Living the Wisconsin Idea
Meet the 2016 Forward under 40 Award winners.
For nearly a decade, the Wisconsin Alumni Association has honored UW–Madison alumni under the age of forty who have excelled in both careers and community service with the Forward under 40 award. This year’s eight winners have demonstrated their commitment to the Wisconsin Idea, the principle that students, faculty, and alumni should improve lives beyond the borders of campus. To nominate an alum for next year’s awards, visit forwardunder40.com. The nominations deadline is July 10, 2016.
Virgil Abloh ’03 is best known for his high-end fashion label, Off-White c/o Virgil Abloh; his RSVP Gallery clothing store in Chicago; his work as a DJ; and his role as the creative director for music icon Kanye West. But he also makes time to give back to his alma mater. In 2015, he designed limited editions of WAA’s The Red Shirt™. All proceeds from sales of the shirt went to a fund Abloh created called the Off-Scholarship, which provides need-based financial aid to incoming freshmen.
Leslie Anderson ’04 is the vice president of human resources at the Gap-owned brand Athleta in San Francisco. As a UW student, she held down a part-time job in human resources and partnered with university job-placement centers to lead free workshops for students. In 2015, she was named Retail Innovator of the Year and was invited to the White House to participate in the Upskilling America movement, which brings together business, nonprofit, academic, and labor groups to help improve opportunities for American workers.
AnneElise Goetz ’02 is a partner at Higgs Fletcher & Mack, one of San Diego’s oldest law firms. Additionally, she appears weekly on HLN’s Dr. Drew and on Fox television networks to provide viewers with legal tips and insights. She also writes and produces her own podcast, AnneElise Goetz Your Life and the Law, to help listeners with major legal issues. Goetz is dedicated to helping women seek out leadership positions in government, law, and business.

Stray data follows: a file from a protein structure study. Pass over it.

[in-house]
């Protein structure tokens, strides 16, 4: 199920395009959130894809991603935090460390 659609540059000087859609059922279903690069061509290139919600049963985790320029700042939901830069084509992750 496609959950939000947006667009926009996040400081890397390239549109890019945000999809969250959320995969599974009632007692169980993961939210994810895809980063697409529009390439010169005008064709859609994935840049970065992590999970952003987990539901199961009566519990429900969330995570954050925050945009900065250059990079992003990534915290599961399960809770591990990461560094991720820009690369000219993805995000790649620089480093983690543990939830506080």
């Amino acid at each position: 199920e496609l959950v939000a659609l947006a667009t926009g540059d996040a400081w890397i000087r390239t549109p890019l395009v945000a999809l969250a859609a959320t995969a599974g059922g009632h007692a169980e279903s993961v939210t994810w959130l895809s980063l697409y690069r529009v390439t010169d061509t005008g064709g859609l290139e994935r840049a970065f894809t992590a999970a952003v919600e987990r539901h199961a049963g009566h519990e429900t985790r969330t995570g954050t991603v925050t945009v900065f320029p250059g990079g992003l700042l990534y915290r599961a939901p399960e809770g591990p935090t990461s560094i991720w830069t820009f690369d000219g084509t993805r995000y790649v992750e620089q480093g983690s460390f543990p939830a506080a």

William Hsu ’00 has lived and worked all over the United States. But for him, there’s no place like Wisconsin. He runs Hsu’s Ginseng Enterprises in Wausau, a business his parents founded in 1974. Through it all, Hsu has not lost his passion for UW-Madison. Working with the UW Foundation, he helped develop an innovative social-media fundraising campaign that launched in 2011 and helped endow a Great People Scholarship. He also serves on the UW Foundation Board of Directors.
Laura Klunder ’06, MSW’07 studied social work at UW-Madison and was involved with the university’s MultiCultural Student Coalition. As a representative for Adoptee Solidarity Korea, she engaged fellow adult adoptees in strengthening Korea’s social welfare system and fighting discrimination against unwed mothers. After four years of grassroots organizing in South Korea, Klunder returned to campus in 2015 to serve as a social justice education specialist with the Multicultural Student Center.
Aaron Lippman ’98 is the principal of Carmen High School of Science and Technology in Milwaukee. During his first year on the job, Carmen was named School of the Year by Milwaukee Charter School Advocates. During Lippman’s second year, Carmen took Wisconsin’s top spot on the Washington Post’s list of schools that challenge students to achieve through college-level exams. Lippman also mentors administrators in Milwaukee-area schools with the goal of closing the racial achievement gap.
Tom Rausch ’04 is the cofounder and director of strategy and innovation at Good World Solutions, which helps workers in the developing world who do not have a secure channel to share complaints about workplace conditions. The organization’s flagship product, Laborlink, has reached more than 500,000 workers across Asia, Europe, and South America, maintaining worker anonymity and delivering participation rates that far exceed those typically achieved during social audits.
Tonya Sloans JD’01 serves as counsel for the U.S. House of Representatives’ Committee on Ethics in Washington, DC. As a student, she decided that she wanted to use her education for community service, and she now gives back to the DC community as a licensed minister. She also founded PowerWoman Enterprise, an organization that aims to improve the lives of women by providing resources to achieve their full career potential. This venture utilizes her skills as an attorney, minister, and entrepreneur.
Published in the Spring 2016 issue